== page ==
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Great World Religions: Judaism

Great World Religions: Judaism

Professor Isaiah M. Gafni Ph.D.
Hebrew University, Jerusalem

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Great World Religions: Judaism

Great World Religions: Judaism

Professor Isaiah M. Gafni Ph.D.
Hebrew University, Jerusalem
Course No.  6103
Course No.  6103
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Course Overview

About This Course

12 lectures  |  30 minutes per lecture

What is the essence of Judaism? Is it the Ten Commandments, given by God to Israel at Mount Sinai? Or is it the totality of teachings in the Hebrew Bible? Or is it symbolized by something outside the Bible? However Judaism is defined, the beliefs, practices, attitudes, and institutions of Jews through the ages display a striking diversity, despite the fact that all would ascribe to a common heritage.

Professor Isaiah M. Gafni of the Hebrew University of Jerusalem addresses these and other issues as he explores the ever-changing 4,000-year-old saga of Judaism, one of the world's most ancient and influential religions.

More Than a Faith

Indeed, as Professor Gafni points out, Judaism is something more than a religion. Christianity and Islam are faiths, or systems of beliefs, that embrace diverse communities and ethnic groups throughout the world. Although Judaism also adheres to particular beliefs and practices, many Jews would nevertheless consider the designation of Judaism as a religion as far too narrow or confining a categorization.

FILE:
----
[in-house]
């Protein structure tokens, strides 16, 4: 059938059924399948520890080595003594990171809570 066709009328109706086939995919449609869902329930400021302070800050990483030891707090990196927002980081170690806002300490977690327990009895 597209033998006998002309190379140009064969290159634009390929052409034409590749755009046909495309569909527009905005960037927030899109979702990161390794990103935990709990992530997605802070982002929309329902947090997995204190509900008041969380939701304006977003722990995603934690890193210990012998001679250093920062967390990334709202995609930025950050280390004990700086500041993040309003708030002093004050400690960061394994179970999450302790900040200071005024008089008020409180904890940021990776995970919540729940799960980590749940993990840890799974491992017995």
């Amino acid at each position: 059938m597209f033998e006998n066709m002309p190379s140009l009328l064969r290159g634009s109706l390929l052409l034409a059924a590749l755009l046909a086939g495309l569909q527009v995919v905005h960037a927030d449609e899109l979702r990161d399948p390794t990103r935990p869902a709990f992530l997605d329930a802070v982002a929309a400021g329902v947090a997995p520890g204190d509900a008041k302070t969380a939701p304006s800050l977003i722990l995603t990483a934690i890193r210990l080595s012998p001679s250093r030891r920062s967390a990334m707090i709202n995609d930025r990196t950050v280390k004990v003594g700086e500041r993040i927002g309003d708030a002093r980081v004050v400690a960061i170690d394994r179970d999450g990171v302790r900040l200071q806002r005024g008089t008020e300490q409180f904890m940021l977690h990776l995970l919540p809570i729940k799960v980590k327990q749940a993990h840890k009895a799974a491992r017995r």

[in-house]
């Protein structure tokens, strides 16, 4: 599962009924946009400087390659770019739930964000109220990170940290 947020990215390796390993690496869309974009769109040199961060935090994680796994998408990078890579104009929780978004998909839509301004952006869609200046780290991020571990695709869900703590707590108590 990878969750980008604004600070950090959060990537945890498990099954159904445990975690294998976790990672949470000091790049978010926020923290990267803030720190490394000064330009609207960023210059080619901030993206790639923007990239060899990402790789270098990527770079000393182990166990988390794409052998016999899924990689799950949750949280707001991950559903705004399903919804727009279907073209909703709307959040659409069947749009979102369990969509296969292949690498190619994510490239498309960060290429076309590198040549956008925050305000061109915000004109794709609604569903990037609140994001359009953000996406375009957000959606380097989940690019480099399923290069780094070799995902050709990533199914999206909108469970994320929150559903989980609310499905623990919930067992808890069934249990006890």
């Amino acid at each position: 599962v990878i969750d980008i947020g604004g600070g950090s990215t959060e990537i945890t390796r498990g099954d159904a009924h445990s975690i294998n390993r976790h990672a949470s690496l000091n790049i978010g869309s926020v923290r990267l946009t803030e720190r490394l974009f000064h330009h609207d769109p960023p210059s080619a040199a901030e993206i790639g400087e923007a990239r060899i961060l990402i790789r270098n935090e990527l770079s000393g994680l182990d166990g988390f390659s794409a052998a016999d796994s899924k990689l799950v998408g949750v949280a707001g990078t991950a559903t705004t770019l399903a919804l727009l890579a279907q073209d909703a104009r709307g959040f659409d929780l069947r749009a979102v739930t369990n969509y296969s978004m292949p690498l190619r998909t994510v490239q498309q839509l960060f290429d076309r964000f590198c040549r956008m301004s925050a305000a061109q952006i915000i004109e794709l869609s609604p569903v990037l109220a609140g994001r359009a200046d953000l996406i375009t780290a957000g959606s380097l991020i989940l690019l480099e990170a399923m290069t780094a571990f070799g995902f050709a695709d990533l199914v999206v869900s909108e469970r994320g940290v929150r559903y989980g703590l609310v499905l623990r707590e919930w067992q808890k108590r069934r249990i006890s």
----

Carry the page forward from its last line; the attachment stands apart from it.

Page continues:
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What is the essence of Judaism? Is it the Ten Commandments, given by God to Israel at Mount Sinai? Or is it the totality of teachings in the Hebrew Bible? Or is it symbolized by something outside the Bible? However Judaism is defined, the beliefs, practices, attitudes, and institutions of Jews through the ages display a striking diversity, despite the fact that all would ascribe to a common heritage.

Professor Isaiah M. Gafni of the Hebrew University of Jerusalem addresses these and other issues as he explores the ever-changing 4,000-year-old saga of Judaism, one of the world's most ancient and influential religions.

More Than a Faith

Indeed, as Professor Gafni points out, Judaism is something more than a religion. Christianity and Islam are faiths, or systems of beliefs, that embrace diverse communities and ethnic groups throughout the world. Although Judaism also adheres to particular beliefs and practices, many Jews would nevertheless consider the designation of Judaism as a religion as far too narrow or confining a categorization.

Where Does the Term Judaism Come from?

Consider the origin of the word "Judaism":

  • In the Hebrew Bible, known to Christians as the Old Testament, what came to be called Judaism is practiced by a people that are referred to as the nation of Israel.